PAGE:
Lipids are molecules that contain hydrocarbons and make up the building blocks of the structure and function of living cells. Examples of lipids include fats, oils, waxes, certain vitamins (such as A, D, E and K), hormones and most of the cell membrane that is not made up of protein.
Lipids are not soluble in water as they are non-polar, but are thus soluble in non-polar solvents such as chloroform .
Types of Lipids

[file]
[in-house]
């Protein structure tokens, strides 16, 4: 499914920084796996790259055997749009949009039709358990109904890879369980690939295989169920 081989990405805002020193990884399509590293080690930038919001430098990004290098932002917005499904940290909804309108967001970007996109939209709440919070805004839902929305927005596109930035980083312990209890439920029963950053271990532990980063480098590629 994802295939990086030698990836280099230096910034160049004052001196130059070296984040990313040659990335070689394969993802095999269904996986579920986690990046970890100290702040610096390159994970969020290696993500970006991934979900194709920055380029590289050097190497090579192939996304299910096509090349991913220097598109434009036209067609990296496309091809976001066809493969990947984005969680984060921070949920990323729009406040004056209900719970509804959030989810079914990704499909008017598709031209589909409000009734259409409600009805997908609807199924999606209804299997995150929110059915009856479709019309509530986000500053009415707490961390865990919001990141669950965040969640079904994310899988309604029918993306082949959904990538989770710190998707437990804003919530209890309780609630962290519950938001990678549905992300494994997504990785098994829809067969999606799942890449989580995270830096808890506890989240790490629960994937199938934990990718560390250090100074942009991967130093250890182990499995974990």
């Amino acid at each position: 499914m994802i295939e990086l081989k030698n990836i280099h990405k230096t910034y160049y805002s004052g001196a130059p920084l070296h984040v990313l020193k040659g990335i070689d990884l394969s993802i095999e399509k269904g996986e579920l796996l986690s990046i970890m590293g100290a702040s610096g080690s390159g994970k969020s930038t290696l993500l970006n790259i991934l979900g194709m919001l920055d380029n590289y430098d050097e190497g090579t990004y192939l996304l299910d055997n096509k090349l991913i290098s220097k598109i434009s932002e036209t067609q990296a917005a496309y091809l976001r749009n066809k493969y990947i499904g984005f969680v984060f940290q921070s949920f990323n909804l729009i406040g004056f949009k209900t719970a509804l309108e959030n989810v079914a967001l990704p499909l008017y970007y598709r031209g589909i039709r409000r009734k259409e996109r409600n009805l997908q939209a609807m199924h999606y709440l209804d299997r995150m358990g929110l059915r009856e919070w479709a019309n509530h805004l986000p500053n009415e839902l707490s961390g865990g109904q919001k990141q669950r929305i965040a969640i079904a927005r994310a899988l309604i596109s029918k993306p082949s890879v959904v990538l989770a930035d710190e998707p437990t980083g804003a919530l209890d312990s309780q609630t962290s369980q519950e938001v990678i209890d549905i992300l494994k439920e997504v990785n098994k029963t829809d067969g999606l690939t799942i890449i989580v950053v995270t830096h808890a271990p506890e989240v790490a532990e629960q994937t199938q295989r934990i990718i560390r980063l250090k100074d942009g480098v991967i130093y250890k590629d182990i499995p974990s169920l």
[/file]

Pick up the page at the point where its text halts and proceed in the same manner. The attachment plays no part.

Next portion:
There are three types of lipids in the body, triglycerides, phospholipids and sterols.
Triglycerides are also known as triacylglycerols and compose 95% of fat in the foods we eat. Triglycerides are also the main fats we store in our body. When you pinch an inch around your waist, you are pinching triglycerides.
Phospholipids bring water and fat together and are called emulsifiers. Phospholipids make up cell membranes and lipid carrier molecules.
Sterols are found in tissues of animals and plants. The most well known sterol in our body is cholesterol. Cholesterol makes up bile, hormones and vitamin D.